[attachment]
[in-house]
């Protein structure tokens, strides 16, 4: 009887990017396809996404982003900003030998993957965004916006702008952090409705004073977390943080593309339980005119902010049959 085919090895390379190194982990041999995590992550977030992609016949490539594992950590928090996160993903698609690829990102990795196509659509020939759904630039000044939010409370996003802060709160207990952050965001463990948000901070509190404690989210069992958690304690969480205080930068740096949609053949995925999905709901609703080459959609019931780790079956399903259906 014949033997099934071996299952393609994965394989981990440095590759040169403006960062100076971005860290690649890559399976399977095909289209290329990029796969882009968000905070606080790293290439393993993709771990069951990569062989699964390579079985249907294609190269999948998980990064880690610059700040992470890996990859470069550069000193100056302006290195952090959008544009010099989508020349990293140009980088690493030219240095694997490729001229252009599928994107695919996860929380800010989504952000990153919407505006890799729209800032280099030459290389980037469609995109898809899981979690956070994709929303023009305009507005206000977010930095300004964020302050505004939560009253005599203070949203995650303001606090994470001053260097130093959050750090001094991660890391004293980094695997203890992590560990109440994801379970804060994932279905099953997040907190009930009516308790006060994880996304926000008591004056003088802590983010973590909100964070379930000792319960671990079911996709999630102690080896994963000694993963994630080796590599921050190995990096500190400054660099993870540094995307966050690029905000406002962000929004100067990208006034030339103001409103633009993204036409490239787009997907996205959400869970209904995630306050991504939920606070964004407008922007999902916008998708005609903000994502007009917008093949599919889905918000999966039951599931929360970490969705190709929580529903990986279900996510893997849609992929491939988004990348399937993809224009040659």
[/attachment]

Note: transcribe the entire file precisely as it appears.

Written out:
[in-house]
């Protein structure tokens, strides 16, 4: 009887990017396809996404982003900003030998993957965004916006702008952090409705004073977390943080593309339980005119902010049959 085919090895390379190194982990041999995590992550977030992609016949490539594992950590928090996160993903698609690829990102990795196509659509020939759904630039000044939010409370996003802060709160207990952050965001463990948000901070509190404690989210069992958690304690969480205080930068740096949609053949995925999905709901609703080459959609019931780790079956399903259906 014949033997099934071996299952393609994965394989981990440095590759040169403006960062100076971005860290690649890559399976399977095909289209290329990029796969882009968000905070606080790293290439393993993709771990069951990569062989699964390579079985249907294609190269999948998980990064880690610059700040992470890996990859470069550069000193100056302006290195952090959008544009010099989508020349990293140009980088690493030219240095694997490729001229252009599928994107695919996860929380800010989504952000990153919407505006890799729209800032280099030459290389980037469609995109898809899981979690956070994709929303023009305009507005206000977010930095300004964020302050505004939560009253005599203070949203995650303001606090994470001053260097130093959050750090001094991660890391004293980094695997203890992590560990109440994801379970804060994932279905099953997040907190009930009516308790006060994880996304926000008591004056003088802590983010973590909100964070379930000792319960671990079911996709999630102690080896994963000694993963994630080796590599921050190995990096500190400054660099993870540094995307966050690029905000406002962000929004100067990208006034030339103001409103633009993204036409490239787009997907996205959400869970209904995630306050991504939920606070964004407008922007999902916008998708005609903000994502007009917008093949599919889905918000999966039951599931929360970490969705190709929580529903990986279900996510893997849609992929491939988004990348399937993809224009040659």